The bread of salt! How did it get that name? From where did its flavor come, through what secret action of salt and yeast?
The Bread of Salt is perhaps NVM Gonzalez’ most famous and most anthologized short story. It tells the tale of an unnamed narrator, on the cusp of youth, as he falls in love (or, to be more accurate, infatuated) with a young girl named Aida who is the niece of a rich Spaniard. Aida, however, is out of his league as she is the rich while the narrator is poor. Class division then is the obstacle that our narrator must overcome in order to be worthy of Aida and his tool in doing so would be his violin which he dreams would propel him to great heights by being an adept and world-renowned player of the instrument, only then will he be worthy of Aida.
The critical moment in the story occurred when the narrator was invited by a friend of his to play in a band for a big and gallant occasion in Aida’s household. As a custom, hired musicians aren’t allowed to eat until the festivities are about to end and so our narrator, during the course of the festivities, could only observe Aida while playing his violin, desperate to impress his beloved with his musical ability. In the end, the musicians are finally allowed to eat and they do so with uninhibited glee, overwhelmed by the bounty in front of them and our narrator is no exception. Seeing globes of egg yolk-like pastries, he abandons himself to gluttony and eats ravenously while also wrapping such pastries in tissue paper so that he can bring it home. Then, to his horror, he realizes that Aida is observing him and, to further his embarrassment, proceeds to tell him that she will wrap up a parcel of food for him to bring home. This incident caused him to retreat to the veranda where he threw the tissue-wrapped egg yolk-like pastries to the darkness beyond. Walking home, he stopped by the local bakery where the baking of the pan de sal, bread of salt, comforts him.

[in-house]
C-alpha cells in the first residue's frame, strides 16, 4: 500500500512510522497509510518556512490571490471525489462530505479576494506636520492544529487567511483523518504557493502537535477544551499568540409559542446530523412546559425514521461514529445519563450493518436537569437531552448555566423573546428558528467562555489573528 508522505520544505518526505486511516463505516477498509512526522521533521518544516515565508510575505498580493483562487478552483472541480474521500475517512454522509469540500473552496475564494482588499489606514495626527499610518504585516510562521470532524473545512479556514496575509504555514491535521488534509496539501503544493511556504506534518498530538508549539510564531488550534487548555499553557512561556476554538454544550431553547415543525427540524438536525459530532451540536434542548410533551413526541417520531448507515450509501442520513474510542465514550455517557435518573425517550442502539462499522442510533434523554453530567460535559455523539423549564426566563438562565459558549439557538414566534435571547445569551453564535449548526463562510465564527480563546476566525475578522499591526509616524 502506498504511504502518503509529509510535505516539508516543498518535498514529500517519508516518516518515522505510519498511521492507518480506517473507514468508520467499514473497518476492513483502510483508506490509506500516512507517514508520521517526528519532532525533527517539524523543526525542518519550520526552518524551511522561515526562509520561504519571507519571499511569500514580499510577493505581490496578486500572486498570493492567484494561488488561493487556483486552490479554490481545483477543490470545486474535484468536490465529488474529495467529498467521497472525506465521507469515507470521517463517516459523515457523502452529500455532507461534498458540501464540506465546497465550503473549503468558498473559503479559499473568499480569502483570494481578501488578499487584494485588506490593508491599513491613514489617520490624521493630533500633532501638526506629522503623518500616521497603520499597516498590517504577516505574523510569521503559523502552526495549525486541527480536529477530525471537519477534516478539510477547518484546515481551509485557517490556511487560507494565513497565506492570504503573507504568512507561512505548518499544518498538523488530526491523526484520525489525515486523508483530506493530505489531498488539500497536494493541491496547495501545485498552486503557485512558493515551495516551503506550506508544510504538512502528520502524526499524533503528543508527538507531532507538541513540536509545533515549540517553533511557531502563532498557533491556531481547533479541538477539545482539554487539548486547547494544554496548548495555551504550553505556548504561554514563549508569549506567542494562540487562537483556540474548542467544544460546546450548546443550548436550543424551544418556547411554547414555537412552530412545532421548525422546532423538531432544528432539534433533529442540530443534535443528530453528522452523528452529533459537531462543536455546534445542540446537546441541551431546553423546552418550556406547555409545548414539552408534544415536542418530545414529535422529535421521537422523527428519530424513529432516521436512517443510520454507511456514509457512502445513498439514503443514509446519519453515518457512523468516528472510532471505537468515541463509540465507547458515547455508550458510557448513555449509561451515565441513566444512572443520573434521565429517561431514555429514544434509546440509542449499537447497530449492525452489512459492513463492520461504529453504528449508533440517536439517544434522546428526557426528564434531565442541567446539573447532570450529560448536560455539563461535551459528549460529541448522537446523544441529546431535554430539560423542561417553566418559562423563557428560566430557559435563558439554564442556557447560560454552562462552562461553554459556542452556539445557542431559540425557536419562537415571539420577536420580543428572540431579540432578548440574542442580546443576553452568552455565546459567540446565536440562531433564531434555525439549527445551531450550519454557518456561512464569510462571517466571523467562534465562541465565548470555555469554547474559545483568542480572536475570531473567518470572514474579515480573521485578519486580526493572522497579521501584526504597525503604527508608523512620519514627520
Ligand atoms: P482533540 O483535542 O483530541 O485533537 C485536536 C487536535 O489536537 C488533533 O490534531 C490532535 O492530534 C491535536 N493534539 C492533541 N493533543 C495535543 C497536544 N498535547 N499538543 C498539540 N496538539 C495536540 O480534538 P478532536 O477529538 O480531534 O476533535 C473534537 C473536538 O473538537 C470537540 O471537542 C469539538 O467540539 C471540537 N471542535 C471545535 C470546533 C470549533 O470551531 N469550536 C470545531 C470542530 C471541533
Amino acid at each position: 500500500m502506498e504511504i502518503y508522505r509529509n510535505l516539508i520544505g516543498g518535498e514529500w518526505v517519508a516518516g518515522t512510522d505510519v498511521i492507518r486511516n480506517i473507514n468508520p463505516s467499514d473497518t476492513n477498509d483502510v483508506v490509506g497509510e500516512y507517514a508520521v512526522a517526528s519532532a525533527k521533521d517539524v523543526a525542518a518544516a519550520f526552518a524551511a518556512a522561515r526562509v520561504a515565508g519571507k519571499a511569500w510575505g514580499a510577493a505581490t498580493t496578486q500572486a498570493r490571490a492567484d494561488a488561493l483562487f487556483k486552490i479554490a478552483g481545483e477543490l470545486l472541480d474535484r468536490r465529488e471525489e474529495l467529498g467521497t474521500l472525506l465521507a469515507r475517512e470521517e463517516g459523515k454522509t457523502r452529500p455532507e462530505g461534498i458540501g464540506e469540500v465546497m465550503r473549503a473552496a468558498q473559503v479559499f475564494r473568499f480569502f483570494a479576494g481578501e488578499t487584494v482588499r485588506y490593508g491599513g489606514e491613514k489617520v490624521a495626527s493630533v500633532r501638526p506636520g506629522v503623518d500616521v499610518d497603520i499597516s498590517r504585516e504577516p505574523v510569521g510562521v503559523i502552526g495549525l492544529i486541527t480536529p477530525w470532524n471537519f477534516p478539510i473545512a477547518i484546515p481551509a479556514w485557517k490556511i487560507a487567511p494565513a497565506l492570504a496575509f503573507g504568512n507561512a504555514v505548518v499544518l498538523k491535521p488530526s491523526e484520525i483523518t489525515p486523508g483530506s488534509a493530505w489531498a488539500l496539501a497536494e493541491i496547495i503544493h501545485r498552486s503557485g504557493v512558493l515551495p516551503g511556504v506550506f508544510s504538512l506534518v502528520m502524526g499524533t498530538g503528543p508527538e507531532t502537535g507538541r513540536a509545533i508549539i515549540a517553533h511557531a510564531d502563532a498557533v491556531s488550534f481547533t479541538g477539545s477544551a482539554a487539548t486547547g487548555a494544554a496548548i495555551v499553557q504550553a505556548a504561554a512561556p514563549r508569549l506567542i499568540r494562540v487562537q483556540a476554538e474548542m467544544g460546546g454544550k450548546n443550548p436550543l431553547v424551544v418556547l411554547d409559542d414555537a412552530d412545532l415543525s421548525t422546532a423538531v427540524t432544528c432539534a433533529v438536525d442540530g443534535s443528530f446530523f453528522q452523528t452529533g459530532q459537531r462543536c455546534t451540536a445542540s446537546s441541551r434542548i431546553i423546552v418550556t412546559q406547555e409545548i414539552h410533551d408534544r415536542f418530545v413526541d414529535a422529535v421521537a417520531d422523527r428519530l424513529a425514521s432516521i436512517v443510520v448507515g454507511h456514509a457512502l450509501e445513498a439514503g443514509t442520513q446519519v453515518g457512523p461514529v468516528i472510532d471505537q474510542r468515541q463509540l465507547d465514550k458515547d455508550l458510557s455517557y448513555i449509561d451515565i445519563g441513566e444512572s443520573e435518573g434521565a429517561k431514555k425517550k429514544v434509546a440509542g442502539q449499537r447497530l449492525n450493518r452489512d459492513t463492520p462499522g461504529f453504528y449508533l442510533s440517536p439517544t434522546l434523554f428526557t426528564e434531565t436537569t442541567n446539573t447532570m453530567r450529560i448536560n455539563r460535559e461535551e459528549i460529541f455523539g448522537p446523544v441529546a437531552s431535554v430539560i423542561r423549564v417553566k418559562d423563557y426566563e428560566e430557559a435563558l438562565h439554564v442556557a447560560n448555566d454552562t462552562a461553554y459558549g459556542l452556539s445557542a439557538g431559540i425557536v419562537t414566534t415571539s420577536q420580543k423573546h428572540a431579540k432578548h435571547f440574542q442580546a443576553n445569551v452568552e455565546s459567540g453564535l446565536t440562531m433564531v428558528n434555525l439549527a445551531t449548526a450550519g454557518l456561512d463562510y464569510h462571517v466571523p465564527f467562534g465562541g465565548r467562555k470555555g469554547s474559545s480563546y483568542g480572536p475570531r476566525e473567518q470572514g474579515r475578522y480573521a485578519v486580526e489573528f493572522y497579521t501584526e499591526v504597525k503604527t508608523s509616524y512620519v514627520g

I first read this story in high school when it was assigned as a required reading for our English literature class and this story never stuck with me because I didn’t really find it remarkable. Now, reading it years after our first encounter, I am reminded of what I felt when I read Carlos Bulosan’s My Father Goes To Court. Both stories are written by giants in Philippine Literature and yet both stories disappointed me. I found both stories to be rather simplistic unworthy of the reputation of the giants who wrote them. Yes, there is poignancy to the stories and I felt that both were trying to deliver a message yet it is unfulfilled.
In the case of The Bread of Salt, I felt that the story was unsure if it is going to be a commentary on class divisions or a primer on young love and all its heartbreaks. By sitting on the fence, the story lacked the punch needed to make an impact. Maybe if Gonzalez concentrated more on either the class divisions or young love and not bothm the story would be on a more steady ground and would work better than what we have now. Aside from problems of tone, I found the story very simple in its handling of its characters. They aren’t fleshed out in a way that you expect them to be so, for me, the narrator just seemed flat and Aida, as an object of affection, seemed like your run-of-the-mill alpha female that hopelessly romantic protagonists pine for in mediocre stories. In short, I felt that the story lacked depth.
Still, despite the story’s major flaws, it is not without moments of brilliance and beauty. The narrative felt rushed, yes, but the descriptions within the story especially that of the process of making pan de sal is vivid enough to leave an impression with the reader.
Originally Published in The Bread of Salt and Other Stories